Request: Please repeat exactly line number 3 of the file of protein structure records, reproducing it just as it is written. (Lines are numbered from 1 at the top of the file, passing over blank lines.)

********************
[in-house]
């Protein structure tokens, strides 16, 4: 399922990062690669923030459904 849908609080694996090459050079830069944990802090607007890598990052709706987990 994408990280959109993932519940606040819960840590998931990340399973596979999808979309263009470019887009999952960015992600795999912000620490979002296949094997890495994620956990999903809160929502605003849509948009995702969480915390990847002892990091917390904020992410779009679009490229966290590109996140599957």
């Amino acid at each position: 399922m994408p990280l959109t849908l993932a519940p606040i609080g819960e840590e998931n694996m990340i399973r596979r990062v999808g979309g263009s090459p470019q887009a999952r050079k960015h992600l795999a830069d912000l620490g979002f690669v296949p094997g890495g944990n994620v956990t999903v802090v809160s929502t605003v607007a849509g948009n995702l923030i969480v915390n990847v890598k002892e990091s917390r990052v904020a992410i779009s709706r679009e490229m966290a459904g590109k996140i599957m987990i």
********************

């Amino acid at each position: 399922m994408p990280l959109t849908l993932a519940p606040i609080g819960e840590e998931n694996m990340i399973r596979r990062v999808g979309g263009s090459p470019q887009a999952r050079k960015h992600l795999a830069d912000l620490g979002f690669v296949p094997g890495g944990n994620v956990t999903v802090v809160s929502t605003v607007a849509g948009n995702l923030i969480v915390n990847v890598k002892e990091s917390r990052v904020a992410i779009s709706r679009e490229m966290a459904g590109k996140i599957m987990i």